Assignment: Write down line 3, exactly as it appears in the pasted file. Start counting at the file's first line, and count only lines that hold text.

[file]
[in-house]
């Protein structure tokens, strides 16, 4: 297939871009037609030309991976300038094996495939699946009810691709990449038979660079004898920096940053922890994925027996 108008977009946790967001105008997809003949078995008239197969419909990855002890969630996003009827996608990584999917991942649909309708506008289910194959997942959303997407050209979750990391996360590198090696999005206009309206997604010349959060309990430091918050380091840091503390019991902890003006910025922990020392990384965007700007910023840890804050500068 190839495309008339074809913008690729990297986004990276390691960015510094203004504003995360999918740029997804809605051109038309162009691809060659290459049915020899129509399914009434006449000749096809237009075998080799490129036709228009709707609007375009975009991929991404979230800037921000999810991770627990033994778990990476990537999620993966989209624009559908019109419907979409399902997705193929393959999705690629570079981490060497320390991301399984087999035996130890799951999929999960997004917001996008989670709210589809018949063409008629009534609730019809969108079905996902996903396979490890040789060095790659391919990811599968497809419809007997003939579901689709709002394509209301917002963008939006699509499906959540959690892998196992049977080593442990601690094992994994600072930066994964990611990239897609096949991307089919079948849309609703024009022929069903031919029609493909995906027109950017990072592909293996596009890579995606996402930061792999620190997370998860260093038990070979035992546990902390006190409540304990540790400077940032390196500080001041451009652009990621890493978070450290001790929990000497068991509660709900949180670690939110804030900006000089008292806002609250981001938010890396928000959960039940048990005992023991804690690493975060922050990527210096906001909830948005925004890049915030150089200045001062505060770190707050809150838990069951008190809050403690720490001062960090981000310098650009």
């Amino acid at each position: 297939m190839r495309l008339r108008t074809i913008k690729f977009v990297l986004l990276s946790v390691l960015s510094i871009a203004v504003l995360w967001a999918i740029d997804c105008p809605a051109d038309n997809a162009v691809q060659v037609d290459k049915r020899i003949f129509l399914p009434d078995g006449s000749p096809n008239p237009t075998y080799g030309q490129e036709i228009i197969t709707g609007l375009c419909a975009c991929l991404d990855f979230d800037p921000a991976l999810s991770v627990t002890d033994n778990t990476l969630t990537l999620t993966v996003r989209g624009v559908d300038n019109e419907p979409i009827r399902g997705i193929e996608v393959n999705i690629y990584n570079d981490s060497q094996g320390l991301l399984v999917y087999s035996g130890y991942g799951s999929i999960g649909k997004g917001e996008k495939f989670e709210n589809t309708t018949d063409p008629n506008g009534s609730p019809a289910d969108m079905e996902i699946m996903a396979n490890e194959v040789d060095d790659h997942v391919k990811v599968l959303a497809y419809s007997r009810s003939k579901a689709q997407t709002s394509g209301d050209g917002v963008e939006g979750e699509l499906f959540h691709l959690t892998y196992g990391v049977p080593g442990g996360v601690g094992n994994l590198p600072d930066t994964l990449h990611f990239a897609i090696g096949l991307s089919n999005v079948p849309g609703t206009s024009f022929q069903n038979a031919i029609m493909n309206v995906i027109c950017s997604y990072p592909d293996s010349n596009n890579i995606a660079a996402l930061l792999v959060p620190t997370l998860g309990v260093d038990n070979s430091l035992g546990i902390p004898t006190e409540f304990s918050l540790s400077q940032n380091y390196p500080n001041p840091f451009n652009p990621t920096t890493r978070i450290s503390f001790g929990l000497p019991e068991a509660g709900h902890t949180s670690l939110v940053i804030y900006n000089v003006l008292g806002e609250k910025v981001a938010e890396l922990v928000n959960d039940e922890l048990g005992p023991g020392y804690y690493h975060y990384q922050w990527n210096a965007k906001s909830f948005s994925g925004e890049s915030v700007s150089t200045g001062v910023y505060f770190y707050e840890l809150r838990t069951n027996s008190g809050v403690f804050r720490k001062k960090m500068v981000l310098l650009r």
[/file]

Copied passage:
């Amino acid at each position: 297939m190839r495309l008339r108008t074809i913008k690729f977009v990297l986004l990276s946790v390691l960015s510094i871009a203004v504003l995360w967001a999918i740029d997804c105008p809605a051109d038309n997809a162009v691809q060659v037609d290459k049915r020899i003949f129509l399914p009434d078995g006449s000749p096809n008239p237009t075998y080799g030309q490129e036709i228009i197969t709707g609007l375009c419909a975009c991929l991404d990855f979230d800037p921000a991976l999810s991770v627990t002890d033994n778990t990476l969630t990537l999620t993966v996003r989209g624009v559908d300038n019109e419907p979409i009827r399902g997705i193929e996608v393959n999705i690629y990584n570079d981490s060497q094996g320390l991301l399984v999917y087999s035996g130890y991942g799951s999929i999960g649909k997004g917001e996008k495939f989670e709210n589809t309708t018949d063409p008629n506008g009534s609730p019809a289910d969108m079905e996902i699946m996903a396979n490890e194959v040789d060095d790659h997942v391919k990811v599968l959303a497809y419809s007997r009810s003939k579901a689709q997407t709002s394509g209301d050209g917002v963008e939006g979750e699509l499906f959540h691709l959690t892998y196992g990391v049977p080593g442990g996360v601690g094992n994994l590198p600072d930066t994964l990449h990611f990239a897609i090696g096949l991307s089919n999005v079948p849309g609703t206009s024009f022929q069903n038979a031919i029609m493909n309206v995906i027109c950017s997604y990072p592909d293996s010349n596009n890579i995606a660079a996402l930061l792999v959060p620190t997370l998860g309990v260093d038990n070979s430091l035992g546990i902390p004898t006190e409540f304990s918050l540790s400077q940032n380091y390196p500080n001041p840091f451009n652009p990621t920096t890493r978070i450290s503390f001790g929990l000497p019991e068991a509660g709900h902890t949180s670690l939110v940053i804030y900006n000089v003006l008292g806002e609250k910025v981001a938010e890396l922990v928000n959960d039940e922890l048990g005992p023991g020392y804690y690493h975060y990384q922050w990527n210096a965007k906001s909830f948005s994925g925004e890049s915030v700007s150089t200045g001062v910023y505060f770190y707050e840890l809150r838990t069951n027996s008190g809050v403690f804050r720490k001062k960090m500068v981000l310098l650009r």